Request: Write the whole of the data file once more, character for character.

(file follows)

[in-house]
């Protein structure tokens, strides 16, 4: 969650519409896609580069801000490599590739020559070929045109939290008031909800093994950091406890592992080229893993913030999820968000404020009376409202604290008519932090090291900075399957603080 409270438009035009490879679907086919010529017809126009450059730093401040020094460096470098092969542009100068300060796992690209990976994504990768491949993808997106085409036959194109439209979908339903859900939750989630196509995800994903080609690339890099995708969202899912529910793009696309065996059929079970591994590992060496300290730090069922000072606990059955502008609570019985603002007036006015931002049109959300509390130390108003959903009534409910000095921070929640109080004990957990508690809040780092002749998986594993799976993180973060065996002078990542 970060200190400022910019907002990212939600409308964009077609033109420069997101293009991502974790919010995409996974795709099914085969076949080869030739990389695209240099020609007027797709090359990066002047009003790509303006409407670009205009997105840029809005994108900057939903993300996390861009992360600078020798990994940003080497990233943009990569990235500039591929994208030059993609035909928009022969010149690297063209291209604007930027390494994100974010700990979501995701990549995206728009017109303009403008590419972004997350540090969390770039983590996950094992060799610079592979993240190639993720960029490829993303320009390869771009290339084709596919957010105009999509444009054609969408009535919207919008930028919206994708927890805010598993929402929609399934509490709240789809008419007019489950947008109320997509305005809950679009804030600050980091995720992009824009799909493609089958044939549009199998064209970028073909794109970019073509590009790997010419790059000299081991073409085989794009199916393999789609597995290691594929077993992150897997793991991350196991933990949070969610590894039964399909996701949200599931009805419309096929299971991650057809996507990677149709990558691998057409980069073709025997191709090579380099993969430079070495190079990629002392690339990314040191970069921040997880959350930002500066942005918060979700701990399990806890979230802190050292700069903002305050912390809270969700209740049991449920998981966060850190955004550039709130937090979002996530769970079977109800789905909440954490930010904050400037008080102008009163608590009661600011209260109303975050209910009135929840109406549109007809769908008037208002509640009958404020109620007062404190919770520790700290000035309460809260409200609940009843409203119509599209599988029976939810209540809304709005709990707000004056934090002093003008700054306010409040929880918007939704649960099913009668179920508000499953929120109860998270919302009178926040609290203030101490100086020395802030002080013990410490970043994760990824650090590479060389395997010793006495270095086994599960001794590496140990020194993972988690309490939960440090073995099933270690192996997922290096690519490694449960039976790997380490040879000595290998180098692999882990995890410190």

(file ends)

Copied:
[in-house]
């Protein structure tokens, strides 16, 4: 969650519409896609580069801000490599590739020559070929045109939290008031909800093994950091406890592992080229893993913030999820968000404020009376409202604290008519932090090291900075399957603080 409270438009035009490879679907086919010529017809126009450059730093401040020094460096470098092969542009100068300060796992690209990976994504990768491949993808997106085409036959194109439209979908339903859900939750989630196509995800994903080609690339890099995708969202899912529910793009696309065996059929079970591994590992060496300290730090069922000072606990059955502008609570019985603002007036006015931002049109959300509390130390108003959903009534409910000095921070929640109080004990957990508690809040780092002749998986594993799976993180973060065996002078990542 970060200190400022910019907002990212939600409308964009077609033109420069997101293009991502974790919010995409996974795709099914085969076949080869030739990389695209240099020609007027797709090359990066002047009003790509303006409407670009205009997105840029809005994108900057939903993300996390861009992360600078020798990994940003080497990233943009990569990235500039591929994208030059993609035909928009022969010149690297063209291209604007930027390494994100974010700990979501995701990549995206728009017109303009403008590419972004997350540090969390770039983590996950094992060799610079592979993240190639993720960029490829993303320009390869771009290339084709596919957010105009999509444009054609969408009535919207919008930028919206994708927890805010598993929402929609399934509490709240789809008419007019489950947008109320997509305005809950679009804030600050980091995720992009824009799909493609089958044939549009199998064209970028073909794109970019073509590009790997010419790059000299081991073409085989794009199916393999789609597995290691594929077993992150897997793991991350196991933990949070969610590894039964399909996701949200599931009805419309096929299971991650057809996507990677149709990558691998057409980069073709025997191709090579380099993969430079070495190079990629002392690339990314040191970069921040997880959350930002500066942005918060979700701990399990806890979230802190050292700069903002305050912390809270969700209740049991449920998981966060850190955004550039709130937090979002996530769970079977109800789905909440954490930010904050400037008080102008009163608590009661600011209260109303975050209910009135929840109406549109007809769908008037208002509640009958404020109620007062404190919770520790700290000035309460809260409200609940009843409203119509599209599988029976939810209540809304709005709990707000004056934090002093003008700054306010409040929880918007939704649960099913009668179920508000499953929120109860998270919302009178926040609290203030101490100086020395802030002080013990410490970043994760990824650090590479060389395997010793006495270095086994599960001794590496140990020194993972988690309490939960440090073995099933270690192996997922290096690519490694449960039976790997380490040879000595290998180098692999882990995890410190």